Prioritization of activities and resources

Learn how to manage and meet demand for computing resources, consulting, and programming staff

Updated December 1, 2013

1.   Policy Statement

Staff members of the Research Technologies Division (RT) of UITS – a Cyberinfrastructure and Service Center affiliated with the Pervasive Technology Institute – as members of the IU community all adhere to all IU policies related to use of IT resources confidentiality. These policies are accessible from None of these policies specifically speaks to prioritization of activities in service of IU by the Research Technologies Division of UITS in general, or by the Advanced Biomedical Information Technology Core in particular.

Indiana University has a long and proud tradition of open access to its research computing facilities, going back to policies set in the 1950s by the first director appointed to head up research computing at IU, Marshall Wrubel. UITS has historically avoided ‘nuisance fees’ for research services, and has provided services as best possible to all who asked. UITS has also worked aggressively with IU faculty to bring grant funding for hardware and staff resources to IU. As a result, we have been able to expand our cyberinfrastructure resources (hardware and personnel) more rapidly than many of our peers and competitors.

IU has a particularly large and diverse group of users of its advanced cyberinfrastructure and the university’s research and creative activities have been broadly enhanced by its investment in cyberinfrastructure. However, one result of this situation is that UITS faces more demand for computing resources, consulting, and programming staff than it can possibly meet and the current economic situation makes it impossible to expand resources to meet demand. Furthermore, our history shows that whenever we expand resources this spurs even greater demand. This document sets out policies relevant to prioritization of activities and use of resources.

2.   Commitments of resource as part of grant budgets or formal commitments in support of grant awards

Commitments of resource as part of grant budgets or formal commitments in support of grant awards will be made via internal proposals, approved at the relevant level within ABITC/UITS (Director and Office of the Vice President for Information Technology Finance Office, commitments < $25,000; Associate Dean and OVPIT Finance Office, commitments between $25,000 and $100,000; Vice President for Information Technology, commitments > $100,000). Commitments of effort through subcontracts and/or funding allocations are approved via the established processes for routing of grant proposal and grant award documents. Such commitments will be honored and fulfilled without fail unless some factor beyond the control of the Advanced Biomedical Information Technology Core or Research Technologies requires invocation of a force majeure clause.

3.   Allocation of CPU time, storage space, and consulting / programming effort funded by OVPIT base budgets

Early in spring semester each year, UITS will announce an internal proposal process similar to the existing process used by the Office of the Vice Provost for the Faculty Research Support Program.

UITS will establish allocation thresholds – above which a formal request for an allocation will be required. These thresholds are as follows:

  • 500,000 CPU (wall-clock) hours per year
  • 50 TB in disk storage
  • 100 TB of tape storage per year
  • One person month per year in extended consulting/programming effort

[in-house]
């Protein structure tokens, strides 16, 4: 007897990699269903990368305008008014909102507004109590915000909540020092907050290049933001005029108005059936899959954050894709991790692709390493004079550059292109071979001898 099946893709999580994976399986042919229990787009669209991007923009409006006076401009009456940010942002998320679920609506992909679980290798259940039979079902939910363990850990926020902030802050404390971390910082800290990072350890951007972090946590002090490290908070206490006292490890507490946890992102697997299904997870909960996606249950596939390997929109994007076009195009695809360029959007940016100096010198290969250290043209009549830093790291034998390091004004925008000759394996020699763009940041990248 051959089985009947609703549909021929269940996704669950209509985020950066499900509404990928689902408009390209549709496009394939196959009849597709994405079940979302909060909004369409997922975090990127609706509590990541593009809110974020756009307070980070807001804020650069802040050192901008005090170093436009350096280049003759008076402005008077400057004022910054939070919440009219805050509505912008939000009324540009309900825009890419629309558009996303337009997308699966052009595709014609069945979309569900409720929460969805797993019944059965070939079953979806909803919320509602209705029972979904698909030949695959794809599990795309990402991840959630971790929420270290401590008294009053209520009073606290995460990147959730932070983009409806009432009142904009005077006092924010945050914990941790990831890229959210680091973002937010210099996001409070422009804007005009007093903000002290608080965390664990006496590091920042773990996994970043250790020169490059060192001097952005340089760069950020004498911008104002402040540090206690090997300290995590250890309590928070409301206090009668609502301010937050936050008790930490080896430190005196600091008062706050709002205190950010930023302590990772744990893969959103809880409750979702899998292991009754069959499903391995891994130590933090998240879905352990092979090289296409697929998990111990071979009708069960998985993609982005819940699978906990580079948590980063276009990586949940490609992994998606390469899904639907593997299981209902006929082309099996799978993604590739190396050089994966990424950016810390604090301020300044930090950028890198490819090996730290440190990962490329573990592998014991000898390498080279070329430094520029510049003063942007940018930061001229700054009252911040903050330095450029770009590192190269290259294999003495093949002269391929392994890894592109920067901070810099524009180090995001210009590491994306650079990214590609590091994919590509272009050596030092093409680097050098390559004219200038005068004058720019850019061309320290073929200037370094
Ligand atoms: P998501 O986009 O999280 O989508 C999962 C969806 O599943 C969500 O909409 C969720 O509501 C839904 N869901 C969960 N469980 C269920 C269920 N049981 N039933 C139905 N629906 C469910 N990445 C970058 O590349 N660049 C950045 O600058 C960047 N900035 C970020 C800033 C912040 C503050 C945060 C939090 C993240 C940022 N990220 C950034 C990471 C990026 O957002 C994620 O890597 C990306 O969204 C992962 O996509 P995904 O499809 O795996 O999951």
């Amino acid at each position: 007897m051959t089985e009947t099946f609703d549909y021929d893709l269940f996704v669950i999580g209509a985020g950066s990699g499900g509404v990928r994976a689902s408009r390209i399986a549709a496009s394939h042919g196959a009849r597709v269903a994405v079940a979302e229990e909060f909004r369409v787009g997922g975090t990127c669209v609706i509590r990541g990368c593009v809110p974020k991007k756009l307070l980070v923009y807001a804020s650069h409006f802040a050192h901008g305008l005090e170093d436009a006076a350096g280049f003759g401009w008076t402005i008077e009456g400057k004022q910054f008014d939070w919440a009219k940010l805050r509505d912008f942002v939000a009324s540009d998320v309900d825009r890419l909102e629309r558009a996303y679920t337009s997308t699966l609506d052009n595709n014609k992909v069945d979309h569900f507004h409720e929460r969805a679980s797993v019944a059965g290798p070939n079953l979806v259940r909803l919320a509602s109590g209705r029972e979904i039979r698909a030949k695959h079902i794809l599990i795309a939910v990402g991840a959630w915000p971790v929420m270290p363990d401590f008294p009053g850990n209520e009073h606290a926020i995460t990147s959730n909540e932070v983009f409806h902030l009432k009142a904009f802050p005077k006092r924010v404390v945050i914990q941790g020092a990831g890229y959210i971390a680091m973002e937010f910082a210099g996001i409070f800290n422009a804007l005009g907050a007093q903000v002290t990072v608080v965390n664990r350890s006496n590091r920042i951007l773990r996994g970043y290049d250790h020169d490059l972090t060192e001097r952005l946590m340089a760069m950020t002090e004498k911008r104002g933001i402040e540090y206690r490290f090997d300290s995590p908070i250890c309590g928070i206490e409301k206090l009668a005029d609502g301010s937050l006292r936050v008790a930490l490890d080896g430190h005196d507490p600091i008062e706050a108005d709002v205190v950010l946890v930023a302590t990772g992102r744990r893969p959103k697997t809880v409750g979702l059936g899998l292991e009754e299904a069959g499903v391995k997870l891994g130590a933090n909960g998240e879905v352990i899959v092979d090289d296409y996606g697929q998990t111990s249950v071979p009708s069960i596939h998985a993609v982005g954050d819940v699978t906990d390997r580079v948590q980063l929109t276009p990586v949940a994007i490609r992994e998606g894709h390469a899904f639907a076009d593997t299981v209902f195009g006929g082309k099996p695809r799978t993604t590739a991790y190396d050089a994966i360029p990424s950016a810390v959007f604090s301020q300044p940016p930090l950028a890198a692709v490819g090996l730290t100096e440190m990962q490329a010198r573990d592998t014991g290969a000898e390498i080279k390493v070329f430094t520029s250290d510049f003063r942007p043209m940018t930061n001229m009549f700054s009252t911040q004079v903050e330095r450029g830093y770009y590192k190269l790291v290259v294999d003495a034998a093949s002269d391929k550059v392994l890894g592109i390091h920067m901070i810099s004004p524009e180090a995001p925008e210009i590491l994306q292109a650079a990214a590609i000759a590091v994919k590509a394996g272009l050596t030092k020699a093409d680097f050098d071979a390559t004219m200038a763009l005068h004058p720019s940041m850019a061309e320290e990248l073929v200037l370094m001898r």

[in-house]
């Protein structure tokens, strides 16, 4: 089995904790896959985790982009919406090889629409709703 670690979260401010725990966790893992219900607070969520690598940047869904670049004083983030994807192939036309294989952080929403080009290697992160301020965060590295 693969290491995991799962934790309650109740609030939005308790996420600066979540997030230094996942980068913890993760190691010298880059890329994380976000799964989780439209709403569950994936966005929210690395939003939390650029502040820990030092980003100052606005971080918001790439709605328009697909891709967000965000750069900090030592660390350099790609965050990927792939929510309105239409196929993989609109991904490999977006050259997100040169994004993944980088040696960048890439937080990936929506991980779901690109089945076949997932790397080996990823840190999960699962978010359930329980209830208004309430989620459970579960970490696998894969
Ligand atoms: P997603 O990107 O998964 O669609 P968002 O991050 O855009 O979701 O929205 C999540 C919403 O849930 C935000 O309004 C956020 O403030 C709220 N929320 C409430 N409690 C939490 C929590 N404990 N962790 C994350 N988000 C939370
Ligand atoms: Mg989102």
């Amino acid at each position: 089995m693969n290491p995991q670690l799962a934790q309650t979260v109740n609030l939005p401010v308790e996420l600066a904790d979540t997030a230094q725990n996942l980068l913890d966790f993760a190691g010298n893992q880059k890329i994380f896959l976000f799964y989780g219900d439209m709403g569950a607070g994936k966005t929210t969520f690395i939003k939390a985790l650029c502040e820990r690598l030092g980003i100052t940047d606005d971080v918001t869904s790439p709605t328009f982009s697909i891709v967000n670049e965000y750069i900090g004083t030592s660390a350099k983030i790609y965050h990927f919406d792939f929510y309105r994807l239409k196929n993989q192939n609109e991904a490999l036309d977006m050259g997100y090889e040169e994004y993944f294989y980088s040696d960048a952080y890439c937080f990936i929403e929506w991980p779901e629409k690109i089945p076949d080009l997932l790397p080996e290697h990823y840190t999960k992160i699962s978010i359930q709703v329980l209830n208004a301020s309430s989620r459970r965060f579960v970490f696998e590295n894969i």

Allocation thresholds will be adjusted periodically. The default allocation levels for computation indicated above are, for example, such that fewer than 25 IU faculty members would exceed them during the current FY.

Researchers who expect to use more than the default allocations listed above will be asked to submit a proposal requesting those resources. The proposal process will be a 2 page proposal and standard NSF-format mini-bios for the PI and any Co-PIs identified. Appendix 1 shows the online form for requesting extended consulting effort.

UITS staff will work with a committee of leading faculty to review proposals with one of the following outcomes:

  • A request is viewed as highly meritorious, and can be fulfilled using IU resources
  • A request is viewed as highly meritorious, but is beyond what can be fulfilled using IU resources alone. In such cases part but not the entire request will be fulfilled with IU resources. In addition the review committee will provide a recommendation that the PI work with UITS staff to submit a request for resources to the XSEDE, Open Science Grid, DOE InCite program, Amazon Web Services Research Grants, or other national resource
  • A request is viewed as other than highly meritorious, and resources in excess of the default allocations will not be awarded. In this case faculty will be invited to apply for resources on XSEDE or Open Science Grid and will be supported in such efforts by UITS staff. In the case of supercomputing time, however, the one thing we never want to do is have our supercomputers sit idle. Rather than refusing resources, researchers in this category would still be able to run on UITS systems if they wished, but only at very low priority relative to other researchers.

Recognizing that sometimes emergencies or particularly high priority needs arise on an unpredictable basis, OVPIT and UITS would retain the ability to allocate CPU time (or priority access to all job queues) to important projects that arise on short notice, but under an MOU via which faculty members commit to requesting allocations on the XSEDE or other facilities.

Likewise recognizing that new faculty come to IU each summer, and that unanticipated needs arise, we would anticipate allocating less than the total amount of resources (consulting and systems) available each year, so that we retain the flexibility to react to needs as they arise.